Miles to go

In the poem ‘Stopping by Woods on a Snowy Evening’ by Robert Frost, a traveler on a journey stops to take in the awe-striking scenery of a spot in the woods.

So beautiful are the woods filling up with snow, the traveler resolves, “The woods are lovely, dark and deep, but I have promises to keep, and miles to go before I sleep, and miles to go before I sleep.”

One interpretation of this stanza is while we are taken with admiration over the sight of wonderful things, admiration must not supplant duty, and we must redeem the time we have to fulfill our obligations and our purpose.

The Bahamas celebrated with Barbados which broke with the British monarchy to become the newest republic in CARICOM, and selected both a female president and a female national hero ahead of official ceremonies this week.

Many Bahamians also celebrated the designation this week of this country’s third female Acting Prime Minister – Englerston MP Glenys Hanna-Martin – whose post follows in the footsteps of Dame Janet Bostwick and Cynthia Pratt.

Wonderful are these occasions and the prominence of females, therein, and, as we look admirably upon such moments of progress, the reality remains that The Bahamas, for all its advancements, still has miles to go to fulfill international obligations and its responsibility to all citizens, to do away with ongoing vestiges of gender discrimination.

The United Nations (UN) indicated last year that 25 countries “retained nationality laws that deny women the right to confer citizenship on their children on an equal basis with men”.

It noted further, that, “more than 50 countries have nationality laws with gender-discriminatory provisions, with most denying women the same right as men to pass nationality to a noncitizen spouse”.

The Bahamas is among that number.

Two referenda including the question of Bahamian women conferring citizenship on an equal basis as Bahamian men, and of Bahamian men automatically passing citizenship to their children born out of wedlock, were regrettably derailed by politics of the day, misogyny and xenophobia.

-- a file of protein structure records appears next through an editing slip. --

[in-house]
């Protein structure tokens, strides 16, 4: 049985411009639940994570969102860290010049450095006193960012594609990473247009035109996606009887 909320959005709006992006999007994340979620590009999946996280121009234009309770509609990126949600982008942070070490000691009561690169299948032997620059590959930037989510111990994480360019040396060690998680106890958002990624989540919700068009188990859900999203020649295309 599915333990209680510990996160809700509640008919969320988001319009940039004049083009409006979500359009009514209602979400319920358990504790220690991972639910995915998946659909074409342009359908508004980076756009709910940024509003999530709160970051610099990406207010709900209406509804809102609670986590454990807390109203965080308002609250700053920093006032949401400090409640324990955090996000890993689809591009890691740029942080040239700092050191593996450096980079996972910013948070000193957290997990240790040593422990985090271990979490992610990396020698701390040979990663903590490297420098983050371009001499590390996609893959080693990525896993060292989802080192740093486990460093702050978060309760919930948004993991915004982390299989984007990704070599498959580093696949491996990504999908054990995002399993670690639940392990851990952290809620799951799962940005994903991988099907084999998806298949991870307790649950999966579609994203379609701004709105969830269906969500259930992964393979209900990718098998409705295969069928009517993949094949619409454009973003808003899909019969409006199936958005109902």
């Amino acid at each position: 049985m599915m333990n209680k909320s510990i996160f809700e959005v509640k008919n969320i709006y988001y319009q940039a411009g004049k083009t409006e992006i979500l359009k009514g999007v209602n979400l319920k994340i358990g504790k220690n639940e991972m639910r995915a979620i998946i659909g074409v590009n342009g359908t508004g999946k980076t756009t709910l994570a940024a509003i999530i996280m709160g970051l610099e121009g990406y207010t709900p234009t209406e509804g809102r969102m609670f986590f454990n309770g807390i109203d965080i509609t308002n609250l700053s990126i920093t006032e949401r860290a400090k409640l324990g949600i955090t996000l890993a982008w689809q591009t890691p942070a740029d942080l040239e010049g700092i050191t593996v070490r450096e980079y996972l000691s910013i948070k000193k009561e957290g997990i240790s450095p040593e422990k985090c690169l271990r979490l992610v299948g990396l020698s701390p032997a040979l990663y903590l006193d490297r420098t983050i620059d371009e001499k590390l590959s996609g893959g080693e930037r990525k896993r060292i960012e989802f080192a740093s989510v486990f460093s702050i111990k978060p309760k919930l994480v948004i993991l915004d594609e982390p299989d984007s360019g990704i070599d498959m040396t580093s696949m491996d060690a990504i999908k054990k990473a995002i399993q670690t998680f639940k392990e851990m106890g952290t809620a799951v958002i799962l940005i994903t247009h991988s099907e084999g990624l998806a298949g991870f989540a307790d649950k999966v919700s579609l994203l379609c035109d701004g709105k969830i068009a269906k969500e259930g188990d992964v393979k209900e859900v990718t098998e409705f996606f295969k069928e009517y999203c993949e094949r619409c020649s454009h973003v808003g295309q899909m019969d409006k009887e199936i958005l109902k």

Soon after the 2017 general election, the Minnis administration promised to settle both questions of citizenship conference to the children of Bahamian parents by way of legislative amendments, but that promise was not fulfilled, and discriminatory provisions in this regard remain.

The Davis administration has prided itself thus far on expanding female empowerment, and stresses an intention to level the playing fields for all Bahamians.

It can add much weight to its boast by definitively addressing these aspects of gender discrimination in Bahamian law.

The administration should also indicate whether it will continue with the Minnis administration’s move to appeal to the Privy Council, the recent landmark Supreme Court ruling regarding the automatic Bahamian citizenship of children born out of wedlock to a Bahamian man and non-Bahamian woman.

The Bahamas is among approximately 30 countries that have not outlawed marital rape, in effect, continuing to hold on to historic ideas about rape in marriage.

UN Women Caribbean, in an article on gender-based violence laws in the Caribbean, heralded both Trinidad and Tobago and Guyana as “the model for the rest of the English-speaking Caribbean”, due to its sexual offenses statutes that, among other acts, removed all exemptions from marital rape prosecution.

Pointing out that, for many years, judges in the Caribbean ruled that husbands could not rape their wives, save for in exceptional circumstances, the article states, “In 1991, the English House of Lords in R v R ([1992] 1 A.C. 599) confirmed that this common law position had changed. Marriage was to be viewed as a partnership between husband and wife who were equals in the eyes of the law.

“The court said that it was anachronistic to assume that a woman had irrevocably given her consent to having sexual intercourse with her husband by virtue of being married. Where a statute speaks of the offense of rape, it must be interpreted to include non–consensual sex by a husband with his wife.”

Bahamians generally support the advancement of females in the public and private sector.

Let us now cut infinitesimally short the distance The Bahamas is to travel to make our laws on gender equality, affirm the admiration we have for occasions that exemplify gender equality.

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